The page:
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Over 36,000 dogs have been killed in central China. This kneejerk reaction to reported human rabies cases ignores all evidence that a humane dog vaccination and public education programme is the only effective way to combat the spread of this potentially fatal disease.
The indiscriminate cull in Hanzhong, Shanxxi Province, plucked both stray dogs and pets from the streets, distressing owners.
The city authorities claimed to be running a dog vaccination programme. In reality this has reached a tiny minority of dogs. Instead local people have been paid to club dogs to death, believing it to be a solution to rabies.
These methods are not backed by the wider Chinese public. Pet ownership in China is growing fast, and a recent online opinion poll suggested that more than 70 per cent of Chinese people oppose the Hanzhong cull.
WSPA’s Beijing office is urging the Chinese authorities to adopt humane methods to control cases of rabies. We are speaking out against the cull and meeting with the central government and the World Health Organization (WHO) to push the cruelty-free alternative.
Alongside WSPA and the World Organisation for Animal Health (OIE), WHO argues that indiscriminate culling is proven to be ineffective in controlling dog populations and preventing rabies.
Instead, this influential organisation – which has worked with WSPA on developing humane programmes to prevent rabies – supports a more compassionate ‘one health’ solution.
This would take the form of a comprehensive and humane strategy, combining public education on avoiding rabies and responsible pet ownership with a mass dog vaccination programme.
WSPA’s Dr Elly Hiby commented: “WSPA has worked with partners in many areas of Asia, Africa and Latin America to implement humane and effective prevention and responses to rabies. Culls simply do not work – people want to keep dogs and will protect and hide them – China is no different. If the authorities instead work with owners to vaccinate the dogs they will create a rabies immune dog population, protecting the health of the whole community.”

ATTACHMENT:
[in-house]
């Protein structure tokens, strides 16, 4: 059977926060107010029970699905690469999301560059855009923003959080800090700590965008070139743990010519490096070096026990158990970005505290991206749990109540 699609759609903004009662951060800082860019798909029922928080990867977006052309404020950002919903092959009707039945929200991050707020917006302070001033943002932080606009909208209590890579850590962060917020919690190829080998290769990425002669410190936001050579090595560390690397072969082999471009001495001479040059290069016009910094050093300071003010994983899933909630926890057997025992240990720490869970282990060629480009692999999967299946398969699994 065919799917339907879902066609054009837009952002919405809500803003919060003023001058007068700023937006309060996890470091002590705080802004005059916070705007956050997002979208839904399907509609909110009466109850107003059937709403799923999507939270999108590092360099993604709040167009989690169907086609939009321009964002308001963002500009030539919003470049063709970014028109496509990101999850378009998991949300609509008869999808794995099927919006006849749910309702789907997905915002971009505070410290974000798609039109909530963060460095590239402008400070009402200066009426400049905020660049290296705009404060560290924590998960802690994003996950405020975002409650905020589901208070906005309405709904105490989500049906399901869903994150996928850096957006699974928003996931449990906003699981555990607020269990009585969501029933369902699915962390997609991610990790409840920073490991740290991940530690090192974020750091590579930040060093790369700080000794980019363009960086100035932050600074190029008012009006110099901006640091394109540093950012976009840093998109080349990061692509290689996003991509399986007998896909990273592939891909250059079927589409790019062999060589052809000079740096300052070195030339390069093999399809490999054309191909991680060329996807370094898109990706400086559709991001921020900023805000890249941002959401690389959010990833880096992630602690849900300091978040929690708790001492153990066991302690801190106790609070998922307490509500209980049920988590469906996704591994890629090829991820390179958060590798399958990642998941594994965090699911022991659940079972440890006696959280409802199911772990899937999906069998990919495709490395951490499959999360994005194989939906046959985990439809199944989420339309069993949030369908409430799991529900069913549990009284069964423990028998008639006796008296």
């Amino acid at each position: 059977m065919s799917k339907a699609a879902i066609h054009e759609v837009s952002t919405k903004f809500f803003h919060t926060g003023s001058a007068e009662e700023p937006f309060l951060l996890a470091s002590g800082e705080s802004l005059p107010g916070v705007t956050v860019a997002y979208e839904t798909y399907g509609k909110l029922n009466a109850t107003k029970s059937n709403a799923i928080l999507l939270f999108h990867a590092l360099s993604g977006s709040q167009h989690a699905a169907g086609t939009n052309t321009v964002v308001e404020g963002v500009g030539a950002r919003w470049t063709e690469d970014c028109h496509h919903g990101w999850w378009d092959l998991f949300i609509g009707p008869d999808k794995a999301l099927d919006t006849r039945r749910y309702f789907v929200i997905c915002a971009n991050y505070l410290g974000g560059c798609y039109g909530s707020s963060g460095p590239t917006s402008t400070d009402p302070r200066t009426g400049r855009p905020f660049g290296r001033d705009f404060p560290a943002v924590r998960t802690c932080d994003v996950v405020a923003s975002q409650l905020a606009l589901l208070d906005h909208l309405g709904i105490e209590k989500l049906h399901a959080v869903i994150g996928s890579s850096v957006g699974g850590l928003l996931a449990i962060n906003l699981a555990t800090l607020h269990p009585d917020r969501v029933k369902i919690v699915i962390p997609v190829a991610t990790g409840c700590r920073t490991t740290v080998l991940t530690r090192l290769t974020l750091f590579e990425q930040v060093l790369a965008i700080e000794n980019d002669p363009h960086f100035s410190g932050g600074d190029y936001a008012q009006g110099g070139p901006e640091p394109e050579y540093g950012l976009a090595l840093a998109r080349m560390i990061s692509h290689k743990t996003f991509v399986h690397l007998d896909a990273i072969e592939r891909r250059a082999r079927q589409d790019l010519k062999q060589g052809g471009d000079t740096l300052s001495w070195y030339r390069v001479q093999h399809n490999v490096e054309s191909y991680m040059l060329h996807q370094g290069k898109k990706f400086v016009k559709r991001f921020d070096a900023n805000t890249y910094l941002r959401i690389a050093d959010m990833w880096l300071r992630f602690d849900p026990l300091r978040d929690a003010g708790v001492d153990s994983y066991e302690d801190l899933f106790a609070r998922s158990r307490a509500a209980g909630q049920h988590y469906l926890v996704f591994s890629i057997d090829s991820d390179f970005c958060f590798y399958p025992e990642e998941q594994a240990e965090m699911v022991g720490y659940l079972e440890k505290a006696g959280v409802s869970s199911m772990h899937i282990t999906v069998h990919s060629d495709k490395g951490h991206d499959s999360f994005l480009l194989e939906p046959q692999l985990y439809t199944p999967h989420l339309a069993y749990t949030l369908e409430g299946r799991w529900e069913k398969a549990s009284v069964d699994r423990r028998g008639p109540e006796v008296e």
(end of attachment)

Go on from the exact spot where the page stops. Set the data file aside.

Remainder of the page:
By eventually eradicating the spread of rabies in dogs, the people of Hanzhong would be safer from this disease without resorting to acute and widespread animal suffering. Education would ensure the solution works long-term.
Experts recently completed drafting the country's first animal protection law; they are now revising it before submission to government and congress authorities.
Under the draft law, animal abuse including dog culling would be illegal. If passed, it would be the first time that the concept of ‘animal welfare’ appears in Chinese law.
WSPA welcomes this move but is concerned that no timetable has been set for submitting the law, which comes far too late for many thousands of dogs.
To demonstrate your concern for the welfare of Hanzhong’s dogs, please write a polite personal letter to your country’s Chinese embassy.
Explain your disappointment at the inhumane Chinese response, pointing out that dog culls that are deemed ineffective in controlling rabies by WHO and the OIE.
Your respectful letters help WSPA and other animal welfare organisations working within China, by letting the government know that the world is watching and urging them to adopt proven and cruelty-free methods for protecting public health.